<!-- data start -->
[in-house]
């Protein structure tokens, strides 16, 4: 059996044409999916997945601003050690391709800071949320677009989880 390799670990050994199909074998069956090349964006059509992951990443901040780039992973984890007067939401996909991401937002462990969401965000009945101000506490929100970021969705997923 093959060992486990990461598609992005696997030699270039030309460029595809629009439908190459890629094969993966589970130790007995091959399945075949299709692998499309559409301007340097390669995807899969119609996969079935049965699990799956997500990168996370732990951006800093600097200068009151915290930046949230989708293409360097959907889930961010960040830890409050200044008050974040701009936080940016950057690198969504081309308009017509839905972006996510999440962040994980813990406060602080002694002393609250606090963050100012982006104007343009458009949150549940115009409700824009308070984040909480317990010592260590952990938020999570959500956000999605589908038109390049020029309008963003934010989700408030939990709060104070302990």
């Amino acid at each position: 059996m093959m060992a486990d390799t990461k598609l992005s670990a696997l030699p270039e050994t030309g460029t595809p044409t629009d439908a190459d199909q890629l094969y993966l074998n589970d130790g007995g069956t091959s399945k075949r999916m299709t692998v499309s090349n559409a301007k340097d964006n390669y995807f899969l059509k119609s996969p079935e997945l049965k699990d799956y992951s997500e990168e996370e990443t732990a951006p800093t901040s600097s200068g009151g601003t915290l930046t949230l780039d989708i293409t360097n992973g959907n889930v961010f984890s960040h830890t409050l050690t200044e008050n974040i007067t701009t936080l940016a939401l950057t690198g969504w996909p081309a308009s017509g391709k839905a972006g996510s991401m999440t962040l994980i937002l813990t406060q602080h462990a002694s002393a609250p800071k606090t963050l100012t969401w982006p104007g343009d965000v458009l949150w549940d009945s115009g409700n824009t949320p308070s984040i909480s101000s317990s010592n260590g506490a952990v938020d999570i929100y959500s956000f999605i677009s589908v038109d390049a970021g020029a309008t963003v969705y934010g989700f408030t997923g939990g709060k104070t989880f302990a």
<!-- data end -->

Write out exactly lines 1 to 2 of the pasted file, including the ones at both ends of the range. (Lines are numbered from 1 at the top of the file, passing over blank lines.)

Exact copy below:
[in-house]
């Protein structure tokens, strides 16, 4: 059996044409999916997945601003050690391709800071949320677009989880 390799670990050994199909074998069956090349964006059509992951990443901040780039992973984890007067939401996909991401937002462990969401965000009945101000506490929100970021969705997923 093959060992486990990461598609992005696997030699270039030309460029595809629009439908190459890629094969993966589970130790007995091959399945075949299709692998499309559409301007340097390669995807899969119609996969079935049965699990799956997500990168996370732990951006800093600097200068009151915290930046949230989708293409360097959907889930961010960040830890409050200044008050974040701009936080940016950057690198969504081309308009017509839905972006996510999440962040994980813990406060602080002694002393609250606090963050100012982006104007343009458009949150549940115009409700824009308070984040909480317990010592260590952990938020999570959500956000999605589908038109390049020029309008963003934010989700408030939990709060104070302990």